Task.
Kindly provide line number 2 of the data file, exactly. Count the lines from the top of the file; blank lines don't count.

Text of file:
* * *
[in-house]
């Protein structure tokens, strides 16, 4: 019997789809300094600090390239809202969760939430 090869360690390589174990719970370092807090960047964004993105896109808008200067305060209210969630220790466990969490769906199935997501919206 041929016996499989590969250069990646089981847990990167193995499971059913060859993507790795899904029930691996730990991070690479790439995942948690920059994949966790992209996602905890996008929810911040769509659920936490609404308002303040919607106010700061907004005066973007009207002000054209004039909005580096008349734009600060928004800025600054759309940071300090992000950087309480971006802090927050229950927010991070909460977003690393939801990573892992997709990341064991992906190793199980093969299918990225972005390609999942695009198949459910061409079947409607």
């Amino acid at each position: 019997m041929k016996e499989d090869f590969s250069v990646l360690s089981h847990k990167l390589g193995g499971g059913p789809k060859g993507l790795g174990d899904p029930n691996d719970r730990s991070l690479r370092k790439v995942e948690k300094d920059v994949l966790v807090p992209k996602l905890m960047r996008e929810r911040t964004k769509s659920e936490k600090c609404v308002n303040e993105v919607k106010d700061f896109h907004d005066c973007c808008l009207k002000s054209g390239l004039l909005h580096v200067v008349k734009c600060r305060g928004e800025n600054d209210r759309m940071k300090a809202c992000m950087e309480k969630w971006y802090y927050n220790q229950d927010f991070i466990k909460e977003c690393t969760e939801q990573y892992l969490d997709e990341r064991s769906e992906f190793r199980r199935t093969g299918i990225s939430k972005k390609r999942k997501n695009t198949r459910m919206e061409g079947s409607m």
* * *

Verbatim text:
């Protein structure tokens, strides 16, 4: 019997789809300094600090390239809202969760939430 090869360690390589174990719970370092807090960047964004993105896109808008200067305060209210969630220790466990969490769906199935997501919206 041929016996499989590969250069990646089981847990990167193995499971059913060859993507790795899904029930691996730990991070690479790439995942948690920059994949966790992209996602905890996008929810911040769509659920936490609404308002303040919607106010700061907004005066973007009207002000054209004039909005580096008349734009600060928004800025600054759309940071300090992000950087309480971006802090927050229950927010991070909460977003690393939801990573892992997709990341064991992906190793199980093969299918990225972005390609999942695009198949459910061409079947409607």